Roissy links to an insightful article on the growing divide between rulers and ruled
Never has there been so little diversity within America’s upper crust. Always, in America as elsewhere, some people have been wealthier and more powerful than others. But until our own time America’s upper crust was a mixture of people who had gained prominence in a variety of ways, who drew their money and status from different sources and were not predictably of one mind on any given matter. The Boston Brahmins, the New York financiers, the land barons of California, Texas, and Florida, the industrialists of Pittsburgh, the Southern aristocracy, and the hardscrabble politicians who made it big in Chicago or Memphis had little contact with one another. Few had much contact with government, and “bureaucrat” was a dirty word for all. So was “social engineering.” Nor had the schools and universities that formed yesterday’s upper crust imposed a single orthodoxy about the origins of man, about American history, and about how America should be governed. All that has changed.
Today’s ruling class, from Boston to San Diego, was formed by an educational system that exposed them to the same ideas and gave them remarkably uniform guidance, as well as tastes and habits. These amount to a social canon of judgments about good and evil, complete with secular sacred history, sins (against minorities and the environment), and saints. Using the right words and avoiding the wrong ones when referring to such matters – speaking the “in” language – serves as a badge of identity. Regardless of what business or profession they are in, their road up included government channels and government money because, as government has grown, its boundary with the rest of American life has become indistinct. Many began their careers in government and leveraged their way into the private sector. Some, e.g., Secretary of the Treasury Timothy Geithner, never held a non-government job. Hence whether formally in government, out of it, or halfway, America’s ruling class speaks the language and has the tastes, habits, and tools of bureaucrats.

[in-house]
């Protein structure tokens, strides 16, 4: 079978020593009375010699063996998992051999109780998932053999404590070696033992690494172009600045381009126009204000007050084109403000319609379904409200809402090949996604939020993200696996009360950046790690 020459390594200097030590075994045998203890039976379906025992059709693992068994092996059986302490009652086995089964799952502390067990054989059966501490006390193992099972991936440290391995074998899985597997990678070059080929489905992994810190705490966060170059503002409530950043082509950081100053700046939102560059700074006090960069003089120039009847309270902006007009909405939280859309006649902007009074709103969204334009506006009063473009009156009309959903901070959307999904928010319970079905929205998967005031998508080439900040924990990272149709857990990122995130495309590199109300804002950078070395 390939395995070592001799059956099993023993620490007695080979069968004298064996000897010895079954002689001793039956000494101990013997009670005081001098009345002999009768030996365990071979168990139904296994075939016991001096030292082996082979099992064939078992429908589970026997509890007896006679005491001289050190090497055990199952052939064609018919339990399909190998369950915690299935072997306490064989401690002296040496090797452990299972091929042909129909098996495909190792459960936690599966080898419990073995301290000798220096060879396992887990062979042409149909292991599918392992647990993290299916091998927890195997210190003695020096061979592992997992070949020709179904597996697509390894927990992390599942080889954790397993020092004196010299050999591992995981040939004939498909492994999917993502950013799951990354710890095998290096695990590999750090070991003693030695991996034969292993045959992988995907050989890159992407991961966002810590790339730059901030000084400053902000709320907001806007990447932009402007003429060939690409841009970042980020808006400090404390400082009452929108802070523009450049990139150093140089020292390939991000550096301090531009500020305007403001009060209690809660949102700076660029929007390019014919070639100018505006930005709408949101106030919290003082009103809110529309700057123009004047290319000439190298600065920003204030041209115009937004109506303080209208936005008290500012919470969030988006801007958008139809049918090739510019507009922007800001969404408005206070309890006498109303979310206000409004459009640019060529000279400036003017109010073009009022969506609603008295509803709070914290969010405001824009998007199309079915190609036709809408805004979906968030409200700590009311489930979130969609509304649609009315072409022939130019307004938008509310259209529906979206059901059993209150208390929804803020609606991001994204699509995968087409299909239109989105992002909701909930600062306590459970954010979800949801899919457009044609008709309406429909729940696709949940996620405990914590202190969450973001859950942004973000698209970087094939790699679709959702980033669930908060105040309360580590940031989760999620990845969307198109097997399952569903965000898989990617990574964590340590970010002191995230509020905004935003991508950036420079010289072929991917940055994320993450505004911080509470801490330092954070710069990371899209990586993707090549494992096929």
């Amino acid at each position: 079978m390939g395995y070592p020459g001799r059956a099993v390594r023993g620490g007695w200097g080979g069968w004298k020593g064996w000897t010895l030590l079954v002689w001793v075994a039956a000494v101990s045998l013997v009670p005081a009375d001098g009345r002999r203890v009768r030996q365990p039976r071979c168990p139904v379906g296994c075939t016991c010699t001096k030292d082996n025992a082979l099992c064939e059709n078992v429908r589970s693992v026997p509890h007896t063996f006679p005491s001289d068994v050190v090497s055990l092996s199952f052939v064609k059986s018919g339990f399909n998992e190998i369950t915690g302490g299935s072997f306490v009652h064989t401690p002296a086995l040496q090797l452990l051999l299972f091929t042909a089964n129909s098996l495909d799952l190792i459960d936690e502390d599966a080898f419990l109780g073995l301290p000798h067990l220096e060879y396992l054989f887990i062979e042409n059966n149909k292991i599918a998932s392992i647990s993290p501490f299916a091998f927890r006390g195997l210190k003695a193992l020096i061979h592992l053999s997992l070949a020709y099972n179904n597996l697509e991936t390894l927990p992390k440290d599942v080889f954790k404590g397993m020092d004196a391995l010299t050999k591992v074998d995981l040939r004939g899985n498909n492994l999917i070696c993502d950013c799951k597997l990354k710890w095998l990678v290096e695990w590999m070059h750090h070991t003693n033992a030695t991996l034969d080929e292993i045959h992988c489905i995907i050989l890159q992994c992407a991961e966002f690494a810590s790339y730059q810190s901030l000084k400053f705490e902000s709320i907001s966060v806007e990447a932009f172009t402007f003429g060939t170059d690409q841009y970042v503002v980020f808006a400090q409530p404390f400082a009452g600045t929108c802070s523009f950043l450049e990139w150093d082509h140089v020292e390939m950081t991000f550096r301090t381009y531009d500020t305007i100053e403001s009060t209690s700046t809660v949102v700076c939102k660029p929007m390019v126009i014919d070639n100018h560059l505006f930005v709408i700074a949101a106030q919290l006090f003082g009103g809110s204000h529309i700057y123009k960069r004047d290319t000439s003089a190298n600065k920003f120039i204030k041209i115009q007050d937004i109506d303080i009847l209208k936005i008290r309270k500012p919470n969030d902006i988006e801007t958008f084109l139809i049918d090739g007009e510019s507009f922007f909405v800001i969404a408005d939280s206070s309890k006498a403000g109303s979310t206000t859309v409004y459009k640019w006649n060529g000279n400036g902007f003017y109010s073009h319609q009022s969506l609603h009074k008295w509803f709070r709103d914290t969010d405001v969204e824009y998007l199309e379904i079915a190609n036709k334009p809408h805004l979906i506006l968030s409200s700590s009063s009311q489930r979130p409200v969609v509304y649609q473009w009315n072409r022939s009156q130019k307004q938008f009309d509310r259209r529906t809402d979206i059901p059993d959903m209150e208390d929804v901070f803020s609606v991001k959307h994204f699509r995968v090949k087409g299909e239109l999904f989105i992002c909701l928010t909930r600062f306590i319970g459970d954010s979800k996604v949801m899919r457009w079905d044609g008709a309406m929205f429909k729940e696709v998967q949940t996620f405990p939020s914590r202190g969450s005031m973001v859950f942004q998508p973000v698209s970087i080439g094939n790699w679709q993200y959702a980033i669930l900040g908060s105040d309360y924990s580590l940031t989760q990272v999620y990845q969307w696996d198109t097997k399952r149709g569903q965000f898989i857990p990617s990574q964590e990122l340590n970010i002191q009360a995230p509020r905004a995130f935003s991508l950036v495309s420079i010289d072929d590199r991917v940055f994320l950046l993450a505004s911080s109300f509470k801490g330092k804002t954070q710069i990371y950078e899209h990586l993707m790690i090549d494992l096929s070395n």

It is in the nature of government to grow, and so it swallows up everything. The parasite eventually destroys the host. Government has seized upon a multitude of justifications, the most recent justification being the welfare state, the coming justification being saving the earth. Insolvency approaches. Trees do not grow to the sky. That which cannot continue, will stop.
The left is astroturf, it is the voice of the state. But we have already reached the point where persuading people to vote for more government, or interpreting their vote as a vote for more government no matter how they vote has become ineffectual, depriving the left of any reason for existence, depriving democracy itself of the reason for its existence.